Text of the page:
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Girls in Afghanistan—and Everywhere Else—Need Toilets
Heather Barr and Amanda Klasing are senior women’s rights researchers at Human Rights Watch.
- “I never come here, just because of boys,” Atifa says, pointing at the door of the stall. “They’re opening the door.” Atifa, a sixth grader in Kabul, Afghanistan, attends a school of 650 girls. Since they study in tents in a vacant lot, the only toilets the girls have access to are on the far side of the boys’ school next door. The school is one of a very few for girls in the area, so some students walk over an hour each way to get there.
The toilets in the boys’ school consist of two separate blocks of pit toilets with four stalls per block. Both blocks are used by the boys, none of the stalls have locking doors, and none are reserved for the girls’ use. On the day Atifa showed Human Rights Watch around, the floors were awash with urine and feces.
The school’s only water point—for drinking, handwashing, and any other uses— is a several-minute walk down a hill. Girls using the toilets have to cope with sexual harassment from male students on the way there, and boys trying to open the stall doors while girls are using the toilet.
When we interviewed girls, parents, and experts about this situation for a new report they said that lack of access to toilets is a major barrier to education for girls in Afghanistan. Sixty percent of schools here do not have toilets, 85 percent of out-of-school children are girls, and two-thirds of girls ages 12 to 15 are out of school.
Lack of access to toilets is a major barrier to education for girls in Afghanistan. 60% of schools here do not have toilets, 85% of out-of-school children are girls, and two-thirds of girls ages 12 to 15 are out of school.Lack of access to clean, safe, private toilets is a major barrier around the world to girls like Atifa, and it’s an issue that disproportionately affects girls. No child should have to attend a school without toilets. But put bluntly, where toilets are not available it is easier–and more socially accepted–for boys to urinate outside than for girls, even in countries with far less strict views on girls’ behavior than Afghanistan.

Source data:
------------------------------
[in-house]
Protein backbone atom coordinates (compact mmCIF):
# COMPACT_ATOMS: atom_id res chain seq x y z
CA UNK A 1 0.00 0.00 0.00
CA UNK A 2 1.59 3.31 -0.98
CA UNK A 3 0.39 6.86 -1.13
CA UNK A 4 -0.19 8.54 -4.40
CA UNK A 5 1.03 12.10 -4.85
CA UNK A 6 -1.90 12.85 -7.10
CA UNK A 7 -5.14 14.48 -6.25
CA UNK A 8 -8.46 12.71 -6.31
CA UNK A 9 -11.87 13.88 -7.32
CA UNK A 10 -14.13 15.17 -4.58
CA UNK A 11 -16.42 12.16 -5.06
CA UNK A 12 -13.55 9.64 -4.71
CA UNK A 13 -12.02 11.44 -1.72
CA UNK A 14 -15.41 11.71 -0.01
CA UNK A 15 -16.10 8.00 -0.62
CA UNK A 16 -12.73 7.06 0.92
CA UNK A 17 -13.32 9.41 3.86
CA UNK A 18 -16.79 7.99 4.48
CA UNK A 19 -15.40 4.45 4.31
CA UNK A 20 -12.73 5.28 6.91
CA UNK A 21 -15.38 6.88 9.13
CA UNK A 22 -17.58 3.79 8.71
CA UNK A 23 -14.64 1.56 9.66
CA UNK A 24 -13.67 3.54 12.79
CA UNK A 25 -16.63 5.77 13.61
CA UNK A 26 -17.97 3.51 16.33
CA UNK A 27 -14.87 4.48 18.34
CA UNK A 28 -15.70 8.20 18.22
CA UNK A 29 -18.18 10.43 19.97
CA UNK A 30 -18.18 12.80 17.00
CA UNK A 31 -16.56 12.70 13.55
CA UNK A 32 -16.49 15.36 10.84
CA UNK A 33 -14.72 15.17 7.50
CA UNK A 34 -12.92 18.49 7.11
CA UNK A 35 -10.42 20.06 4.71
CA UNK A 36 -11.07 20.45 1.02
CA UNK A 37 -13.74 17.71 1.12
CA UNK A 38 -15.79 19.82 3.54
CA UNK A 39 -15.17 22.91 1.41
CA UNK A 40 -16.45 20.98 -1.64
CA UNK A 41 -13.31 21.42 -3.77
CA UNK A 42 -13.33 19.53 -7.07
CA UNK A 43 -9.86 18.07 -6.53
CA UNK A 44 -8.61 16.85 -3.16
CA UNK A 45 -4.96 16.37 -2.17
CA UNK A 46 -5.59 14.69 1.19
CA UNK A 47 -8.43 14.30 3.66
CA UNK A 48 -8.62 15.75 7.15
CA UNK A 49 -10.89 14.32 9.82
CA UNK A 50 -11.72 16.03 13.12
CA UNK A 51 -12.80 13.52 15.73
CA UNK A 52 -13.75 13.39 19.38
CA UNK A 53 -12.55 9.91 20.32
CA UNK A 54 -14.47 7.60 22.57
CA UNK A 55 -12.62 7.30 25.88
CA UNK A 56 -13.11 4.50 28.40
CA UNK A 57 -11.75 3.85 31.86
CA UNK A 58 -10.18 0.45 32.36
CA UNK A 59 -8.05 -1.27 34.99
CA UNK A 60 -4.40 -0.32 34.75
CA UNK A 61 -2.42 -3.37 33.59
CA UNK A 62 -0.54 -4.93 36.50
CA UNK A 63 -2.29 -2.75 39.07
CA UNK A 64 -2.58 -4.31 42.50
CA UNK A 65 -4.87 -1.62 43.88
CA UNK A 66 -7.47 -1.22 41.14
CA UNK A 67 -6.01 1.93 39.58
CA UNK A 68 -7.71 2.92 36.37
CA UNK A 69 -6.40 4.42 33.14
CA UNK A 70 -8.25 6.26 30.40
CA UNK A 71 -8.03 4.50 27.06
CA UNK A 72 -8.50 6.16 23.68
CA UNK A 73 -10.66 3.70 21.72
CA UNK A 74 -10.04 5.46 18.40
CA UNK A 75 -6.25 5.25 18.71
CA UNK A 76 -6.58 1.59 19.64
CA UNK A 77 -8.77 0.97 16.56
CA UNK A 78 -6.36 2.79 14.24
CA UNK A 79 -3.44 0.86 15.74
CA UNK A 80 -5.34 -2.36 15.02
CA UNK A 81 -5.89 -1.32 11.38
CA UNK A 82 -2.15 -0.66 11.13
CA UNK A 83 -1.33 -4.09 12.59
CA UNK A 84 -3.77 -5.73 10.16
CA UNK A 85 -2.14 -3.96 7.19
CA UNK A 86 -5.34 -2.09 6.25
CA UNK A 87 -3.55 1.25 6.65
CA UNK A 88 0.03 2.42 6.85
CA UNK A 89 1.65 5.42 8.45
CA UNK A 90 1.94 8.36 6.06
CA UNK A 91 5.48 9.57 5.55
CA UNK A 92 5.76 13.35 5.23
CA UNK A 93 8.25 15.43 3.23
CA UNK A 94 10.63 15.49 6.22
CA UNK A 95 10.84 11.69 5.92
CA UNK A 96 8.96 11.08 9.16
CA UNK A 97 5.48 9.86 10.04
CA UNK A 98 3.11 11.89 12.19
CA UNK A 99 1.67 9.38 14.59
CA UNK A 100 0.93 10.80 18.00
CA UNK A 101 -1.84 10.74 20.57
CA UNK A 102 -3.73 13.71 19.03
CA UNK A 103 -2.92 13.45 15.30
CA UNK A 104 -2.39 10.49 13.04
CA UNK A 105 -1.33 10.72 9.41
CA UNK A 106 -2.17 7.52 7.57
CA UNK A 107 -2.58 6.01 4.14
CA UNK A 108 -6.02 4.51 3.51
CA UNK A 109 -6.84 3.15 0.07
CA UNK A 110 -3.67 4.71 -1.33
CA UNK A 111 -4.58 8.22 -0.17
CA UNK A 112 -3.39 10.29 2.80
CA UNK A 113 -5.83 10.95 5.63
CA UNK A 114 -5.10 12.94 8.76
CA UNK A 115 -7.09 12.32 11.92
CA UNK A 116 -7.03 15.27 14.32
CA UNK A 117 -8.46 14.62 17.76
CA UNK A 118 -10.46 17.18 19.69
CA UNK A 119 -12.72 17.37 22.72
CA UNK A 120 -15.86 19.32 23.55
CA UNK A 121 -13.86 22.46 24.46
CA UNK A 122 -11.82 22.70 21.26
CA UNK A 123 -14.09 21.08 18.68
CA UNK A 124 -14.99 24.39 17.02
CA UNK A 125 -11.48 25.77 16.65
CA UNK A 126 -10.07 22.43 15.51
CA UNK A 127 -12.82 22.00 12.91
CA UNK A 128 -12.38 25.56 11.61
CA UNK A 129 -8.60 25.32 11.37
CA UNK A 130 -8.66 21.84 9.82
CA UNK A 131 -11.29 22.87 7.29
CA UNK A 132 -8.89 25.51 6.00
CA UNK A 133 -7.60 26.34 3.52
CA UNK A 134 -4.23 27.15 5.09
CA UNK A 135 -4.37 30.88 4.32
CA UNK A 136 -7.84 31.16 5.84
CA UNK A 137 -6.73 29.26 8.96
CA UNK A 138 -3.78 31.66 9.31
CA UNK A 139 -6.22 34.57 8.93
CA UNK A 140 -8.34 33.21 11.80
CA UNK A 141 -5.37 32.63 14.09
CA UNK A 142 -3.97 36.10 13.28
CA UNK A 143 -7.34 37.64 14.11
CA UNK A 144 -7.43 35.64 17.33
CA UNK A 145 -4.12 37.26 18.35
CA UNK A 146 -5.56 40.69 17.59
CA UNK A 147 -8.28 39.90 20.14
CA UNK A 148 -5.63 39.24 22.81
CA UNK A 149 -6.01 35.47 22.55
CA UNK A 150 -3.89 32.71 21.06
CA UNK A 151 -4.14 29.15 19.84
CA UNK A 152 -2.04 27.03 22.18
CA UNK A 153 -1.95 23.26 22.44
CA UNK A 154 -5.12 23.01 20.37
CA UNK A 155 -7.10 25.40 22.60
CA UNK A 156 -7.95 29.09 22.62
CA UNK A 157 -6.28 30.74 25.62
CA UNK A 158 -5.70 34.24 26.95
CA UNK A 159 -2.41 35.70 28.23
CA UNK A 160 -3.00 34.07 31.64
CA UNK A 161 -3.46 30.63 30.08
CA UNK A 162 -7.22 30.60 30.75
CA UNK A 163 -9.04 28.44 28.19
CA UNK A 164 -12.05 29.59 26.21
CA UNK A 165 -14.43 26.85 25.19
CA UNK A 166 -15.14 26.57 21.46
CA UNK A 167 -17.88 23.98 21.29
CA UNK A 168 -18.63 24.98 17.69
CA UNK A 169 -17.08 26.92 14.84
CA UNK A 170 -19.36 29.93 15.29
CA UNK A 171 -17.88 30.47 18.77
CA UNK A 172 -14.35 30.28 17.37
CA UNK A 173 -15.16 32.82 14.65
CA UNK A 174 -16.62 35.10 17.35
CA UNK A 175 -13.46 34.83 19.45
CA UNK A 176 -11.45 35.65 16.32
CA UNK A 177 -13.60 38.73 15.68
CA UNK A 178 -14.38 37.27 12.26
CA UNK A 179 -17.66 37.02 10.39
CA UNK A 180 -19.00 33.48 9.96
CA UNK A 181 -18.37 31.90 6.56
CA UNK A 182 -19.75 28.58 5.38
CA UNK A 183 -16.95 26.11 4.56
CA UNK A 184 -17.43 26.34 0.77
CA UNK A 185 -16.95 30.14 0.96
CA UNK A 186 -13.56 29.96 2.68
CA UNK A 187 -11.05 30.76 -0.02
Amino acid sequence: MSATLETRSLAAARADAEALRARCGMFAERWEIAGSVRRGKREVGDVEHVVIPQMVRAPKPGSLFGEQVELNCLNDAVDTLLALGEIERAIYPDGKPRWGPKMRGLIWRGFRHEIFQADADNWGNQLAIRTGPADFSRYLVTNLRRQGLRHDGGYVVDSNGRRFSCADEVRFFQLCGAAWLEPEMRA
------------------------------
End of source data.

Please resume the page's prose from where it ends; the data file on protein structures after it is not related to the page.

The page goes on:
When girls reach puberty and begin menstruation, the problem becomes even worse. Without privacy in the toilets, somewhere to dispose of waste or clean reusable hygiene materials, and running water in close proximity to toilets, girls face great difficulty managing menstrual hygiene. This leads many girls to stay home during their periods, and as these absences accumulate, they fall behind on their studies, suffer poor academic achievement, and are at increased risk of dropping out completely.
Countries around the world have recognized the need to reach universal coverage for sanitation—put simply people should be able to use a safe, hygienic toilet wherever they are—home, work, the hospital, and, yes, at school. As part of the global sustainable development goals– the 17 goals agreed upon by the United Nations in 2015 as part of a new sustainable development agenda– governments have set ambitious targets to end open defecation and achieve universal access to basic sanitation services by 2030.
Such a clarion call is nearly herculean. Six out of every 10 people in the world lack safely managed sanitation. That is 4.5 billion people. Given these numbers, it is easy to conclude a safe toilet is a privilege of the rich and urban, not a universal right.
Today is World Toilet Day. An odd thing to celebrate, perhaps. Yet, given those numbers it’s easy to see why we should stop and consider the humble toilet and all the benefits it provides to those who have access to it. For starters, those of us who can use the toilet and wash our hands are at reduced risk of the diarrheal diseases that claim the lives of more than 350,000 children a year.
But sanitation is more than just a privilege or a tool to prevent disease. It is a fundamental human right, one that can enable people to realize other rights—like the right to health. For girls like Atifa, a simple, safe and private toilet can be essential to putting education within reach.
Governments will face many competing demands as they work to try to reach universal coverage by 2030. In the crush of priorities, there is a grave risk that the most marginalized and vulnerable will be left behind. In Afghanistan and in places around the world where girls have to fight and struggle to receive a basic education, toilets in school for girls should not be lost in the shuffle.
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